BISTREAU, from the French western dialect, meaning innkeeper.
A bistro or bistrot /bi-stro/, is, in its original Parisian incarnation, a small restaurant, serving moderately priced simple meals in a modest setting. Bistros are defined mostly by the foods they serve. French home-style cooking, and slow-cooked foods like cassoulet a bean stew, are typical.
The word may have originated from the Russian word bystro, “quickly”. It entered the French language during the Battle of Paris in 1814. Russian officers who wanted to be served quickly would shout “bystro“.
Continue reading “BISTRO TABLES”
PRAYER CHAIR or PRIE DIEU
A prie–dieu (French: literally, “pray [to] God”, plural prie–dieux) is a type of prayer desk primarily intended for private devotional use, but may also be found in churches. … The prie–dieu appears not to have received its present name until the early 17th century. It is intended to be knelt on where one can place a book or their elbows for prayer.
Continue reading “French Prayer Chair”
Wine and Cheese in France – It’s more than just eating and drinking….
Cheese and wine are absolutely central elements of the French diet and French food. In France, traditionally, people eat a warm meal in the middle of the day and then a lighter (often cold) meal in the evening. This food tradition coincides with the French philosophy of shutting everything down in the middle of the day for a well-deserved break. Children go home from school and adults go home to eat lunch together. This is gradually changing, but in general you will find this to be true when you visit France.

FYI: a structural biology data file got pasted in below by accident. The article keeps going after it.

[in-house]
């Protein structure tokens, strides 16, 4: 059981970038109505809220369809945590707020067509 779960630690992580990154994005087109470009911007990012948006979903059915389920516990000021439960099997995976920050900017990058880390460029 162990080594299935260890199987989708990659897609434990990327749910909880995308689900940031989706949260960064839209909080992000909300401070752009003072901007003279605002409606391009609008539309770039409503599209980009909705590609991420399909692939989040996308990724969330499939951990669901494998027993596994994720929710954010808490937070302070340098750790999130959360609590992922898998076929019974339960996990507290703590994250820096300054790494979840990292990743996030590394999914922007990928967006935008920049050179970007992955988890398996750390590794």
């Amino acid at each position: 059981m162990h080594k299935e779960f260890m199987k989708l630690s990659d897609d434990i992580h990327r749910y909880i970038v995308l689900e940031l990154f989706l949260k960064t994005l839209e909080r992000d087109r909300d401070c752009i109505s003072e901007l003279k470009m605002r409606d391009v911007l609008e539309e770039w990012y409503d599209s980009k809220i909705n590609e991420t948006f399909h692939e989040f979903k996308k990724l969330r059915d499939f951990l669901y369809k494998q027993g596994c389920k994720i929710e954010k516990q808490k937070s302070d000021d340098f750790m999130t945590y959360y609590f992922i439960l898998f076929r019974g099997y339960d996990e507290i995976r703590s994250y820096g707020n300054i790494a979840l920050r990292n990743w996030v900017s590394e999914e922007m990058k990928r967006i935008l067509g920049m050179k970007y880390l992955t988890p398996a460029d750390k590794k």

Continue reading “FRENCH WINE TABLES”
French Commodes and Italian Commodes – a short comparison.
Italian classic and French classic, have distinct and unique features that set the designs apart.
Continue reading “FRENCH Commodes Vs. ITALIAN Commodes”
Petrins and Panetieres go Hand in Hand!
The French knew plenty about cooking with style even in the old days. At the heart of any kitchen in Provence stood a petrin and over it hung a panetiere. Bread dough was placed in the petrin for rising, then removed and kneaded on top. The bread baked in the fireplace, then was stored in the panetiere — a very fancy breadbox. The panetiere hung on the wall to keep rodents and other furry creatures away from its tasty contents. Today, you can use the petrin and the panetiere alone or together wherever you need decorative storage.
Continue reading “Petrins and Panetieres”